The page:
The Improv Effect

To succeed, planning is not enough. One must improvise as well.

— Hari Seldon

I spent some time with Jessie Shternshus, the owner of the Improv Effect, which helps people become better listeners, team players, leaders, and communicators through improvisation workshops and classes. Improvisation has been around for years as a method for actors to “stay in the moment;” it helps them listen intensely and react to the other person(s) on stage.  Jessie Shternshus has been studying and practicing improv since she was 11 years old; she’s a professional actor and performs regularly at the Comedy Zone.  But she insists that you don’t have to be a professional actor or comedian to use the skill; you already use it every day in conversation.  “You don’t walk around with a script as you interact with people at home or at work,” she says.  “You listen and react on the spot.  So this is not a new skill – it just isn’t one you might have consciously  worked on before.”

Jessie’s workshops help future performers and ordinary business people sharpen their listening skills and gain confidence in their ability to react quickly in a social or business situation.  She works on body language, vocal tones and, of course, what’s actually being said, although that’s just a small part of the communication process.  Improv exercises are fun and interactive, which helps people forget that they’re working on important concepts.   Jessie compares improv skills to athletic skills: “It’s like any sport; you have to practice to get good.”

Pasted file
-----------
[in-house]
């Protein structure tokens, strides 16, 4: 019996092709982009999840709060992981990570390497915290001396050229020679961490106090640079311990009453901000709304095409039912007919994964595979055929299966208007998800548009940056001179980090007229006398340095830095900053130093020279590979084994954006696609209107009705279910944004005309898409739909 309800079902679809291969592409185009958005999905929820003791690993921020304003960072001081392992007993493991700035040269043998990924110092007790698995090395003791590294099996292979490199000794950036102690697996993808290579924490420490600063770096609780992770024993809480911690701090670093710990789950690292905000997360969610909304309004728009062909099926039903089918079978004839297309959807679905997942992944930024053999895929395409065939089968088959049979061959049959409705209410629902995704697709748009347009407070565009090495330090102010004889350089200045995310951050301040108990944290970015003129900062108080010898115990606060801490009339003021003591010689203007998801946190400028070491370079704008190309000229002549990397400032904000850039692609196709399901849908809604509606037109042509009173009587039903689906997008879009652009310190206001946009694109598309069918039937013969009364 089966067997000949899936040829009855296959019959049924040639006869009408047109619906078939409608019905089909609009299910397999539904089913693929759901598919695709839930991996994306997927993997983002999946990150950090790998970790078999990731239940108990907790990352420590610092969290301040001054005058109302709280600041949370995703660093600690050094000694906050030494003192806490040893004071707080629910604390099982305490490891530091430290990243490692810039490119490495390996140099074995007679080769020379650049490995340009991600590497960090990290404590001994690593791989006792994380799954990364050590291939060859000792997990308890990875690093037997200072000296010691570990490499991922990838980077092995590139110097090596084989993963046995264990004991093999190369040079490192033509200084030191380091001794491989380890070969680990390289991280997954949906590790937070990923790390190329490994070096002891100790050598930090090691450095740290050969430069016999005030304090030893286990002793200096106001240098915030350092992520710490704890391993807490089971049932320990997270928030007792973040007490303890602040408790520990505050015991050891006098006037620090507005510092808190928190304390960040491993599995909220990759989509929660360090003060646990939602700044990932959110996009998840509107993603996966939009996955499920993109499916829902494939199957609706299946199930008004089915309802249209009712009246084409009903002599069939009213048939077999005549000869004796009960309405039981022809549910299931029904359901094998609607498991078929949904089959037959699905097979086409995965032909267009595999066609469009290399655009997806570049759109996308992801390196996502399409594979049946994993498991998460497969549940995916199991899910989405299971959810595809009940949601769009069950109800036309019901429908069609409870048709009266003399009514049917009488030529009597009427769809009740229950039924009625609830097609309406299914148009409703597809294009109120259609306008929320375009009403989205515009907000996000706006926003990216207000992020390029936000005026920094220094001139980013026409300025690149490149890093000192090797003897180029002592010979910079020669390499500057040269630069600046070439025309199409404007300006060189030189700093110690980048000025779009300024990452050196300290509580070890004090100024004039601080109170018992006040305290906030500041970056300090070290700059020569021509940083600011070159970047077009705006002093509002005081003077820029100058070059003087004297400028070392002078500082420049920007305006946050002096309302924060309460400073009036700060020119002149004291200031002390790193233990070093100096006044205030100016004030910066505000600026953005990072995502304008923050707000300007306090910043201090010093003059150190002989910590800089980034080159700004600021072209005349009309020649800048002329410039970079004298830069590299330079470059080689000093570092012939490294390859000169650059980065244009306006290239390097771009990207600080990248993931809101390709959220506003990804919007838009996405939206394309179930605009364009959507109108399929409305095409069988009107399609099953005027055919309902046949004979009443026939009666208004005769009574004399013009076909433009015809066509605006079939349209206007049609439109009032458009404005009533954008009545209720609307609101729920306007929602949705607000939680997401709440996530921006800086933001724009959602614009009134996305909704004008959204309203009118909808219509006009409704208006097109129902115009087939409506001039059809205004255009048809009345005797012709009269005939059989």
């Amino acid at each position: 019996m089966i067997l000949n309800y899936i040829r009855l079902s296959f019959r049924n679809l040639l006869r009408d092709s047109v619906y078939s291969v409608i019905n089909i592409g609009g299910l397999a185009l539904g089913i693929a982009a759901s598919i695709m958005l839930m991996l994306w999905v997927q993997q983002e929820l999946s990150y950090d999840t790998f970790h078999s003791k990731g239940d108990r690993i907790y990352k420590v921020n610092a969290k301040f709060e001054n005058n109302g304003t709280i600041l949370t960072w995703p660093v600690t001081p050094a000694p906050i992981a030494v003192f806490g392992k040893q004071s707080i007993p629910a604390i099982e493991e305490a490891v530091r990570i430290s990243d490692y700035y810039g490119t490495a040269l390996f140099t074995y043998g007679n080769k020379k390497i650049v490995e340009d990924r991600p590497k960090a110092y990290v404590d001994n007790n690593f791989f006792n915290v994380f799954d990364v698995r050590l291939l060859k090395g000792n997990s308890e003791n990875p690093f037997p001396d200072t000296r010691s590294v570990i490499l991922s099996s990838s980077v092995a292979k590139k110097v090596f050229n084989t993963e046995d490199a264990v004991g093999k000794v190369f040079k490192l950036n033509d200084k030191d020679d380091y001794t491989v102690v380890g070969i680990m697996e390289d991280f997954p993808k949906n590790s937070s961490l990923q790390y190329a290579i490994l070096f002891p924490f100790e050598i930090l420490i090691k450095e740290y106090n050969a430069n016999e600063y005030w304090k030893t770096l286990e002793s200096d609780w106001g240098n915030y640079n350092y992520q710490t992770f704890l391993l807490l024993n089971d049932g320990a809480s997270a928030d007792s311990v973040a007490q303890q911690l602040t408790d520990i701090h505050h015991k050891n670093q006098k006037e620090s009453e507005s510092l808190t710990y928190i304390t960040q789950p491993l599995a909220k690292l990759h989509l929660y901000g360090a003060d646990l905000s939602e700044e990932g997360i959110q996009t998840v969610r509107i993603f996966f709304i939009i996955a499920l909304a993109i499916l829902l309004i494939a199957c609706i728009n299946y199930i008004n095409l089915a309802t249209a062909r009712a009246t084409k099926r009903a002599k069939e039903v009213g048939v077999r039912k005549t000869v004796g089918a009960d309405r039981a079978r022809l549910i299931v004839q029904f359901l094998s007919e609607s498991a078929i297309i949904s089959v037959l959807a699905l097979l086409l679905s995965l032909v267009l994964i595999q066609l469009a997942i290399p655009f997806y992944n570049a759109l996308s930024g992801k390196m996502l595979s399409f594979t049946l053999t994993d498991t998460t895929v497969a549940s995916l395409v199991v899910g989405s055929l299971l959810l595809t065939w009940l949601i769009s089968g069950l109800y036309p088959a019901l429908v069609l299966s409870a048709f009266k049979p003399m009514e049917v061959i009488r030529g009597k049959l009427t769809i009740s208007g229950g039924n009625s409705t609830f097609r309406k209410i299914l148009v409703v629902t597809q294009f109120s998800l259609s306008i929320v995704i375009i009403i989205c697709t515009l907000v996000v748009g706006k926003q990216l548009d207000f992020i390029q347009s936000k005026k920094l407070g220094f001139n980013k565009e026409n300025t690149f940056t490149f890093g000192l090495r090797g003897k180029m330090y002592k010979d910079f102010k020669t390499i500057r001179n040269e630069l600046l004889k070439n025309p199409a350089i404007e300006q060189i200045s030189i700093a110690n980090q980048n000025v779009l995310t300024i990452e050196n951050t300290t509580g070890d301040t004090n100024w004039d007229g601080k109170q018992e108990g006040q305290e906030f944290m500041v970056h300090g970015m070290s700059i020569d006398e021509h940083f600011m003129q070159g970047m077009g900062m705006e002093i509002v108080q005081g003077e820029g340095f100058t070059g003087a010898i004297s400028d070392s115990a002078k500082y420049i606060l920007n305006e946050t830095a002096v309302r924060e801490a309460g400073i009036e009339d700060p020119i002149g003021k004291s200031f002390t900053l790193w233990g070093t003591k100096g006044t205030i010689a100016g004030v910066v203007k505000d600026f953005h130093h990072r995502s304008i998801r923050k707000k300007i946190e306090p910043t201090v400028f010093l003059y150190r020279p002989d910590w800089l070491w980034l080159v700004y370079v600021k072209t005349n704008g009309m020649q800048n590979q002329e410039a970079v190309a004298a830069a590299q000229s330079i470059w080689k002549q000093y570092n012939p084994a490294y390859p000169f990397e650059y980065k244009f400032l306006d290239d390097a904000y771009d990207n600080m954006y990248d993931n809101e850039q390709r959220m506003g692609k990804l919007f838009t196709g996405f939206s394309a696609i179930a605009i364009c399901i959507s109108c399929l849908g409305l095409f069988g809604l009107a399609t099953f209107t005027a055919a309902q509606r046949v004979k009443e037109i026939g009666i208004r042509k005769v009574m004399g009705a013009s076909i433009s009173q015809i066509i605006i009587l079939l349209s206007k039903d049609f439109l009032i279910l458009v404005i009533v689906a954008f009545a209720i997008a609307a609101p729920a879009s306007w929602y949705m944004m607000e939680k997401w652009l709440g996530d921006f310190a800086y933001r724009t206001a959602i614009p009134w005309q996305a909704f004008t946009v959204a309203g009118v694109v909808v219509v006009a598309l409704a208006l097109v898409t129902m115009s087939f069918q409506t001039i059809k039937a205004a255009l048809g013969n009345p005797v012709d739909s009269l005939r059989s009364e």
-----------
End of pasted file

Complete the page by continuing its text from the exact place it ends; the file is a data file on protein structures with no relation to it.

Her clients work on making their partners in the exercises look good through a technique she calls “Yes, and.”  A typical exercise might consist of two partners (strangers) assigned to take turns describing the great vacation they just took together.  One partner starts: “We got into Cancun on Sunday night.” The other partner says, “Yes, and then we took the local bus to our hotel.”  Each speaker in turn validates the other’s line before adding to the story.  Jessie says this is a great technique for conversation in real life as well.  “It gets you out of the ‘Yes, but’ mode and helps you connect to other people quickly,” she says.

If you’ve been in a job search for a while, it’s easy to lose your confidence. You may be starting to edit yourself too much – to be timid about meeting new people.  Jessie will be bringing the Improv Effect to the WorkSource Professional Network on April 22.  If you’re a member, be sure to attend.

1 thought on “The Improv Effect

  1. […] This post was mentioned on Twitter by Jessie Shternshus. Jessie Shternshus said: @TheImprovEffect is written up in @work: A Career Blog 2010 for Worksource […]


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